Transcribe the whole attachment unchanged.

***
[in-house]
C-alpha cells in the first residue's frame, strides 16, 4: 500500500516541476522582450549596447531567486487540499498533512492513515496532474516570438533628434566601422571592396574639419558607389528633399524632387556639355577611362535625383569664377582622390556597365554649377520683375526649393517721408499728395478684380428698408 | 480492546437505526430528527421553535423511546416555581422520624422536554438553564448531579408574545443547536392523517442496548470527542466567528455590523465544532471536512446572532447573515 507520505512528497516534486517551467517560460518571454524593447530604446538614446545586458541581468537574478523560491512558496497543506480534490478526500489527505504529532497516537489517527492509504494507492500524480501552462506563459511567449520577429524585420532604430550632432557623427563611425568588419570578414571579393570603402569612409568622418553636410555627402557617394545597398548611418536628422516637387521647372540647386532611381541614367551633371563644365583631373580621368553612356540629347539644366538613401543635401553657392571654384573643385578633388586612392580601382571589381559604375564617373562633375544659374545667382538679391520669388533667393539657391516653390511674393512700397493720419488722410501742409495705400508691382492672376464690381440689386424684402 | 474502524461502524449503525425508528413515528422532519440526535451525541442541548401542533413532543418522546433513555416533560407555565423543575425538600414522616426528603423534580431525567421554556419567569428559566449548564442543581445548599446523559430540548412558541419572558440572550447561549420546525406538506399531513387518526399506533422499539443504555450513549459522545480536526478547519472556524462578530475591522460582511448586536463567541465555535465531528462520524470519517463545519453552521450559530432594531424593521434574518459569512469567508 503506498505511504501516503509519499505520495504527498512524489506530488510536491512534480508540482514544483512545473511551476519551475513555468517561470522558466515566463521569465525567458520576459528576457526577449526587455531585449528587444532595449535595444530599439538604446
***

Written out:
[in-house]
C-alpha cells in the first residue's frame, strides 16, 4: 500500500516541476522582450549596447531567486487540499498533512492513515496532474516570438533628434566601422571592396574639419558607389528633399524632387556639355577611362535625383569664377582622390556597365554649377520683375526649393517721408499728395478684380428698408 | 480492546437505526430528527421553535423511546416555581422520624422536554438553564448531579408574545443547536392523517442496548470527542466567528455590523465544532471536512446572532447573515 507520505512528497516534486517551467517560460518571454524593447530604446538614446545586458541581468537574478523560491512558496497543506480534490478526500489527505504529532497516537489517527492509504494507492500524480501552462506563459511567449520577429524585420532604430550632432557623427563611425568588419570578414571579393570603402569612409568622418553636410555627402557617394545597398548611418536628422516637387521647372540647386532611381541614367551633371563644365583631373580621368553612356540629347539644366538613401543635401553657392571654384573643385578633388586612392580601382571589381559604375564617373562633375544659374545667382538679391520669388533667393539657391516653390511674393512700397493720419488722410501742409495705400508691382492672376464690381440689386424684402 | 474502524461502524449503525425508528413515528422532519440526535451525541442541548401542533413532543418522546433513555416533560407555565423543575425538600414522616426528603423534580431525567421554556419567569428559566449548564442543581445548599446523559430540548412558541419572558440572550447561549420546525406538506399531513387518526399506533422499539443504555450513549459522545480536526478547519472556524462578530475591522460582511448586536463567541465555535465531528462520524470519517463545519453552521450559530432594531424593521434574518459569512469567508 503506498505511504501516503509519499505520495504527498512524489506530488510536491512534480508540482514544483512545473511551476519551475513555468517561470522558466515566463521569465525567458520576459528576457526577449526587455531585449528587444532595449535595444530599439538604446